A powerful way to cause revival in a post Catholic, secular country, often plagued with fatherless-ness, seems to be through children and Christian education (which is embraced by the government but not always financially supported). Sooner or later, children immersed, discipled and challenged in the Truth of the Gospel grow up and can change the world. The Betson’s are planting seeds of faith. Let’s watch how God will honor their faithfulness.

Promise Keepers-Canada

This country seems to be virgin land for a group like Promise Keepers-Canada to call out men of all ages to God’s design for manhood. At our retreat, with just 40 men including the 14 Canadians, we were challenged to be the workers, husbands, fathers and disciples God designed us to be. Ian Nairn and Jamie McArthur lead us through some excellent teaching and prayer which facilitated the beginning of a healing process for those of us who attended. Like in Canada, men need to step up!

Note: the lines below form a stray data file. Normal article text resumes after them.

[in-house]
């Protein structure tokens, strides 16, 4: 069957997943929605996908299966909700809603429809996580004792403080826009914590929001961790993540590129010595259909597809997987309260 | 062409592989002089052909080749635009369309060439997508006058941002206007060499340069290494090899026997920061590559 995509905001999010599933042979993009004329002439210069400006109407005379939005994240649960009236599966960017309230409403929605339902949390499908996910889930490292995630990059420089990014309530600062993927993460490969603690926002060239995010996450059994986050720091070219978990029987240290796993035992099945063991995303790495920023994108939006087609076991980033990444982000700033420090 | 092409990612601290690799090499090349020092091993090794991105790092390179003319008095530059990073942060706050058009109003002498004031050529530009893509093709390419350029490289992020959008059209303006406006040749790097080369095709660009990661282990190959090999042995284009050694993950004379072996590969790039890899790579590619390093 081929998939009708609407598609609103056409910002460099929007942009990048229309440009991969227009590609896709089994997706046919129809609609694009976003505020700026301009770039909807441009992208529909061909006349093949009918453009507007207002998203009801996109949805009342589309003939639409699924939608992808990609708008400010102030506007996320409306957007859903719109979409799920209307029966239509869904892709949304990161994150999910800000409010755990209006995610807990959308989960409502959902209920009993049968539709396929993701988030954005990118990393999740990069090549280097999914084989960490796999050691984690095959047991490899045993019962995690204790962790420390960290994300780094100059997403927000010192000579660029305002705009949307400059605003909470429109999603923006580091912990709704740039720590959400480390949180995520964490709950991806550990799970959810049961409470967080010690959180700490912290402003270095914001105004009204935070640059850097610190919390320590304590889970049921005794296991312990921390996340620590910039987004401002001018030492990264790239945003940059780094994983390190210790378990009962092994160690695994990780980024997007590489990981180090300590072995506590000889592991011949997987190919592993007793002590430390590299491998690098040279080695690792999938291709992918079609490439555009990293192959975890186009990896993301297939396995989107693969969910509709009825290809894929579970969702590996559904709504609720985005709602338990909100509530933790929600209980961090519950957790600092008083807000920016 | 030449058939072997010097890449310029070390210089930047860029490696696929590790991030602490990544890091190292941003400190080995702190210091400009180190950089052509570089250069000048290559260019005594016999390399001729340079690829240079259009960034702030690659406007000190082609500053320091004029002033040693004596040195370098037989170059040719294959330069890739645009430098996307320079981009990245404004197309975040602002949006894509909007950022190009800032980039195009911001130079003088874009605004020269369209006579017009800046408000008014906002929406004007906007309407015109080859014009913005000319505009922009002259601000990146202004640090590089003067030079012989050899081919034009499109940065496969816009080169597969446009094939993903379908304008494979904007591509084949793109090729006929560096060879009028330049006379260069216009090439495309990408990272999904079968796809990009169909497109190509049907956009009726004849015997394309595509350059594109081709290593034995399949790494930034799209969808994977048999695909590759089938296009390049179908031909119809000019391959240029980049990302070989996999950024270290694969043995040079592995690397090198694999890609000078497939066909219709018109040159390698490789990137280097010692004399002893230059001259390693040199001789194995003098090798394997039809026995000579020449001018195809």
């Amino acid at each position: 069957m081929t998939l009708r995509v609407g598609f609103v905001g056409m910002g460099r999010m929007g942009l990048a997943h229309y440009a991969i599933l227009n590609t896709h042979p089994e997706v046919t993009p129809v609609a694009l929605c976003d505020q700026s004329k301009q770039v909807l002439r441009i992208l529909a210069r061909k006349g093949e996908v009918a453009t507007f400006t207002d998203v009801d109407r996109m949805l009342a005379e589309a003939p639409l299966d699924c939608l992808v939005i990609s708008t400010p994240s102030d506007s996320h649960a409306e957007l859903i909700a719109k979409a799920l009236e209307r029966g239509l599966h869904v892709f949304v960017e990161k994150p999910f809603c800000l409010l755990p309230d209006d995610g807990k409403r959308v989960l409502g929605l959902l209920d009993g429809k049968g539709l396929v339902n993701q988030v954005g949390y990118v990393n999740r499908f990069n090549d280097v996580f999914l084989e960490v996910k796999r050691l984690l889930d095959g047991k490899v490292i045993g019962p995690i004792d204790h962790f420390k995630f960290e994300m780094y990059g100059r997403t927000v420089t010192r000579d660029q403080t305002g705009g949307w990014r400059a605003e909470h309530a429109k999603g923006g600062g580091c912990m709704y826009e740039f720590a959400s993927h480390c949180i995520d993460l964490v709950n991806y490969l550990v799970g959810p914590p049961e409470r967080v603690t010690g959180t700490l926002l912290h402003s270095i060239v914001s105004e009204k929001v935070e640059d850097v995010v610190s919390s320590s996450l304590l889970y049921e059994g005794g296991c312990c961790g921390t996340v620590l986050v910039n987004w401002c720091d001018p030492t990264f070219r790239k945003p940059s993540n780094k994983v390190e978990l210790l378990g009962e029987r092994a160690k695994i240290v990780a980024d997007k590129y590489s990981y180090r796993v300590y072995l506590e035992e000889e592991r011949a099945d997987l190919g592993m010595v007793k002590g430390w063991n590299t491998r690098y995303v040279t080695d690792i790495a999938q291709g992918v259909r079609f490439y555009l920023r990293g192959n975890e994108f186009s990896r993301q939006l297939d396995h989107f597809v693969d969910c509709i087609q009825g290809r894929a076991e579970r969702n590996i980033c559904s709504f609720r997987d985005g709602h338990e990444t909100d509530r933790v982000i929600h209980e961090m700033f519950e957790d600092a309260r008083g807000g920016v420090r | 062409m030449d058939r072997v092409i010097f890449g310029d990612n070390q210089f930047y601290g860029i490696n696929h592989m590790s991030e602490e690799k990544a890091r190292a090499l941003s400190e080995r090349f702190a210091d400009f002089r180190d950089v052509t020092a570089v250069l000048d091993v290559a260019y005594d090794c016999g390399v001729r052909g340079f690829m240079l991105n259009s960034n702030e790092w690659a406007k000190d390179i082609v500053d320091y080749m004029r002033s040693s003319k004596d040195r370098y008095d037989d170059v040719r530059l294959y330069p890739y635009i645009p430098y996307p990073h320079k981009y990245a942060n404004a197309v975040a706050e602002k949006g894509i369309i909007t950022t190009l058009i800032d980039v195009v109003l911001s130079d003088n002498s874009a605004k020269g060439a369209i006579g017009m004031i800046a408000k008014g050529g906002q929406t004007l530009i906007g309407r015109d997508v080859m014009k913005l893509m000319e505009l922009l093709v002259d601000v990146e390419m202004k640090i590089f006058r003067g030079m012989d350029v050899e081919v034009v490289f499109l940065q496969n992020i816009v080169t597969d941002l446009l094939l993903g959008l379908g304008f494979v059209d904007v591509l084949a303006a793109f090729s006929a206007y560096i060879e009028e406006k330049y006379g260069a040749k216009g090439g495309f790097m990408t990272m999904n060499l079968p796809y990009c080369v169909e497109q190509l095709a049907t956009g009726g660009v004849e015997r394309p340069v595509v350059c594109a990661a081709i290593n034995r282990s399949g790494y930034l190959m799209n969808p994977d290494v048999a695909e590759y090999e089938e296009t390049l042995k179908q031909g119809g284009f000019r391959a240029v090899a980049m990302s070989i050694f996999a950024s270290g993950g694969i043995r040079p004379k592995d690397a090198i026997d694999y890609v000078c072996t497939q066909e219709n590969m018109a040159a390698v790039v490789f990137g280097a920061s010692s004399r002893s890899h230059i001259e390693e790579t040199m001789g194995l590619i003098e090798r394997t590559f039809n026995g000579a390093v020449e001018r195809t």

Mission trips must be about relationships

Andy, who was the director of Jaguar Creek (a beautiful jungle retreat center) where we had our conference said it well: "If you are coming to Belize just to build a building, please don’t come. Just send the money instead. We can build it much more cheaply with local labor. But if you are coming to build relationships in the name of Jesus, we need you desperately as our county, like yours, is full of lonely, hurting people, living isolated lives."

Ministry lifestyle